In Depth, 22/04/2019

Sisters in Arms Step Ahead

In the sixth year of the war, people don’t make much of a fuss about a woman in a military uniform and they rarely make outdated comments worthy of the Middle Ages such as “War is not a women’s business,” “Girls in the war only cause problems,” “She decided to join the war effort to find a husband for herself” and other hurtful observations. During Joint Forces Operations, formerly called the anti-terrorist operation (ATO), the so-called “weaker sex” has proved its combat effectiveness. In return, society has accepted their choice and their right to defend their homeland.

According to the General Staff of the Ukrainian Armed Forces, more than 25,000 women serve in the military in a variety of different positions. More than 3,000 of them are officers.

In general, servicewomen make up 22.4 per cent of the total number of the Armed Forces’ military personnel.

At the same time, only 70 women occupy the posts of colonels and there isn’t a single female general in Ukraine yet.

About 7,000 women currently serve in the east of our country.

In recent years, the Ministry of Defense opened up positions for women from which they had previously been prohibited. Since 2016, about 100 specialties such as private, non-officer and petty-officers, including combat roles, have become available for women in the army.

In fact, women had been able to perform mainly medical, communication, accounting, clerk and chef jobs before. Now, a woman in the army can serve as a driver, grenade launcher operator, deputy commander of the intelligence detachment group, commander of the infantry fighting vehicle, machine gunner and sniper.

Prior to this, women had only been permitted to perform medical, communication, accounting, clerk and chef roles. Now, a woman in the army can serve as a driver, grenade launcher operator, deputy commander of an intelligence detachment group, commander of an infantry fighting vehicle, a machine gunner and a sniper.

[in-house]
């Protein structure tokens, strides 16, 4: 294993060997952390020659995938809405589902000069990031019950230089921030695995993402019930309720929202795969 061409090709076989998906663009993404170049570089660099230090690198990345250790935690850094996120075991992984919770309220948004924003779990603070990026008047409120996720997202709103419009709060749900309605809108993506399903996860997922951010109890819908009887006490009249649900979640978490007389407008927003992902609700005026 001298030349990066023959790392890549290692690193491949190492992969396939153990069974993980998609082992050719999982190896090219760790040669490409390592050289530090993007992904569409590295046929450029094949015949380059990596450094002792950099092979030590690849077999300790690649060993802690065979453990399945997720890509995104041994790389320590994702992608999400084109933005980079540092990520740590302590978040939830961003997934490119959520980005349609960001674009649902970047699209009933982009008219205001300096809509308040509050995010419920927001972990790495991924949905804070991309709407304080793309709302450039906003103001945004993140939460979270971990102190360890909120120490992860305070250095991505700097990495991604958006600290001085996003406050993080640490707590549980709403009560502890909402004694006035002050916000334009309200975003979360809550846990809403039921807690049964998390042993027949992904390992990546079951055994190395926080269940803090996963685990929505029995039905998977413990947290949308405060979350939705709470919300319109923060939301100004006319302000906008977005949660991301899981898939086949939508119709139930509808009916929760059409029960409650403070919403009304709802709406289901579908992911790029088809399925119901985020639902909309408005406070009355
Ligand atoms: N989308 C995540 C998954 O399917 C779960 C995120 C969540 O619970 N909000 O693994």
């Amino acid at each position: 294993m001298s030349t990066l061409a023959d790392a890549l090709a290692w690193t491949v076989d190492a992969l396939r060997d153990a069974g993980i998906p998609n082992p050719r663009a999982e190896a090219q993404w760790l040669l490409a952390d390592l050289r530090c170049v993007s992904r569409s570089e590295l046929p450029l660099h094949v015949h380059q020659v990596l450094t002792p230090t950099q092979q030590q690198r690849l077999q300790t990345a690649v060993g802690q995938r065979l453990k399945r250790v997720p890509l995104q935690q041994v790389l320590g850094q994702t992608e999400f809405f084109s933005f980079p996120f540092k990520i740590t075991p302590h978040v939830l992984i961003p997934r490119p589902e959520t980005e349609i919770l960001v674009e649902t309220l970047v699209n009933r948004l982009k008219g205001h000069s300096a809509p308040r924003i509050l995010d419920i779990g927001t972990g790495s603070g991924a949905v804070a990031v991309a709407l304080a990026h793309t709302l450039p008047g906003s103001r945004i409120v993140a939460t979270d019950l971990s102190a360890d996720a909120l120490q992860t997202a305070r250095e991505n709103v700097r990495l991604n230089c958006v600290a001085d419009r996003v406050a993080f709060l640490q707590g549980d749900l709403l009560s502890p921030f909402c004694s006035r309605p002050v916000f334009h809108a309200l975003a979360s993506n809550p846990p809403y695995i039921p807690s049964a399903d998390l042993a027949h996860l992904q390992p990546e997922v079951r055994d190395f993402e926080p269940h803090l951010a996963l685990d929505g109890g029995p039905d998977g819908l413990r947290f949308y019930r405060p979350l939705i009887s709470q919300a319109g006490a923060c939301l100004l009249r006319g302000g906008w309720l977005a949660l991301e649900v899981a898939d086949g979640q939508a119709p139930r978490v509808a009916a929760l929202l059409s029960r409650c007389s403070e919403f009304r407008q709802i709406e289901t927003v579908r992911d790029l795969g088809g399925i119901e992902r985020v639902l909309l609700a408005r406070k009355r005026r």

On September 6, 2018, the Verkhovna Rada of Ukraine adopted the Law “On Amendments to Certain Laws of Ukraine on Ensuring Equal Rights and Opportunities for Women and Men during the Military Service in the Armed Forces of Ukraine and Other Armed Forces.”

Law amendments include a number of changes to the Law of Ukraine “On Military Duty and Military Service” and to paragraph 269 of the Statute of the Internal Service of the Armed Forces of Ukraine.

These amendments and supplements provide people of both genders with equal opportunities for signing a contract for military service.

The law also enshrines the principle that women should be on an equal footing with men, which includes equal access to positions and military ranks and an equal amount of responsibility while performing military service duties.

The authors of the bill regarding the equal rights of women and men in the army believe that restrictions on women are contrary to international law.

“The consequence of legislative restrictions is that a woman is poorly rated as a professional and specialist in the military sphere,” they explained.

According to the initiators of the adopted law, the practice of armed conflict settlement proves that women’s participation “is essential for peace and assisting the local population.”

Maria Berlinska, a volunteer, states that the world’s strongest armies lift restrictions concerning women in the armed forces. For example, in 2015 US Defense Forces allowed women to serve in any military position. Similar laws were adopted in Israel in 2000 and in Norway in 1985.

Back in 2015, Ms. Berlinska started campaigning publicly for the removal of restrictions on women serving in certain positions in the army. According to her, restrictions created a situation where women performed artillery tasks but were recorded officially as chefs or clerks. It was volunteers like her who have triggered these changes. The Ministry of Defense raised the issue of gender equality and supported the equal rights of women and men in the army, committing themselves to work with experts and deputies to improve the situation.